I have a line on one of these systems in the UK, but being I''m in the US, I''d like to acquire one here if at all possible, reasons are clear. Please contact me if you have one - dreyfusshudson at yahoo dot com. Many thanks.


Tuesday 21st October 2014
Dylan Smith (United Kingdom)

We had one at our school. It was very nicely made and came with a small but good quality colour screen, and a pretty innovative design. I remember rigging up a serial cable and bodging together some code to transfer images from a friend''s Amiga 500 to the Apricot. However, it was hugely let down by being one of those "yes it runs MS-DOS but no it''s not IBM compatible" machines which made it more or less pointless. MS-DOS even back in the day was awful and the only reason for running it would be IBM compatibility


Wednesday 1st January 2014
John Moore (New Zealand)

I purchased an F1e back in 1985 for NZ$2700 ! By today''s standards that''d get you something really flash. This had just one 315k disk drive (not 320k like the rest of the world). I could never figure out for the life of me why ACT did not make all their computers IBM compatible. They would have possibly been still in business, as (as as been pointed out) their computers were quite innovative, especially since they were one of the first to use 3.5in floppie disks. I can also remember buying my first lot of "single sided" disks .. NZ$80 for10! I still have the original activity disks that came with the computer. I did find the keyboard a bit strange as the key tops kept on wearing out, so I stuck laminated characters over the top of each key! Other than that the computer worked fine with 256k of RAM. The fact it also came with it''s own version of GWBASIC made it interesting, along with Super Writer, Super Calc and Super Planner. It also came with a communications programme to connect to an IBM compatible machine (with limited success). My son and I wrote literally hundreds of programmes in BASIC. A few I eventually (using the comms package) converted to Turbo Basic and a .exe file. Apart from the Bios problems I loved it. See also Apricot PC.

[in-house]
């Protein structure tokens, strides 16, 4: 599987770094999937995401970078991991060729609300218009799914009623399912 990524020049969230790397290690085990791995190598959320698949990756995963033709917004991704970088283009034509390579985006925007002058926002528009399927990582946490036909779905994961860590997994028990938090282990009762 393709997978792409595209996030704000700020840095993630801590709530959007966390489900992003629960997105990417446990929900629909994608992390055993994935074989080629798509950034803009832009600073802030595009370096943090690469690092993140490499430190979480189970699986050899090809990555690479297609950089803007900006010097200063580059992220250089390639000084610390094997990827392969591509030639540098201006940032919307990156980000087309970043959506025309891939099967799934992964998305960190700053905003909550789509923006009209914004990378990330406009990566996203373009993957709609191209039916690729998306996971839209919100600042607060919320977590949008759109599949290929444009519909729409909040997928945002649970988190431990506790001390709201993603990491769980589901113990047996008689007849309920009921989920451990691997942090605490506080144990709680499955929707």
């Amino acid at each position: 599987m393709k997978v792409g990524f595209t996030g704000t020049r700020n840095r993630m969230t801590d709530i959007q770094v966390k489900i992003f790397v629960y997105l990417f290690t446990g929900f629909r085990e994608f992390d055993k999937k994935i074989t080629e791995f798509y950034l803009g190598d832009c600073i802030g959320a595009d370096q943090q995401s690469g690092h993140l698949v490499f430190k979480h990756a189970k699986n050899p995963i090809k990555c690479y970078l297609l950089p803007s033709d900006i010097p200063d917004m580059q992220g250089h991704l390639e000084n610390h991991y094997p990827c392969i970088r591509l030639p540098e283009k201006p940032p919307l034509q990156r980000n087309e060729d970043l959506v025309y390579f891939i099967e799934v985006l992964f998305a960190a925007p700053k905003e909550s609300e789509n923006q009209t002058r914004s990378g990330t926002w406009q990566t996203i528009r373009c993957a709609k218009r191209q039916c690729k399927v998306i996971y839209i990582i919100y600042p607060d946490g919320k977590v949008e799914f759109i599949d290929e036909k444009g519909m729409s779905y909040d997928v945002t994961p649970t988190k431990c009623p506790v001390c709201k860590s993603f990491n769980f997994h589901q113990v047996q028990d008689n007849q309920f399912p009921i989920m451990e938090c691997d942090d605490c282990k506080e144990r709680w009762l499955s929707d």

Wednesday 1st January 2014
John Moore (New Zealand)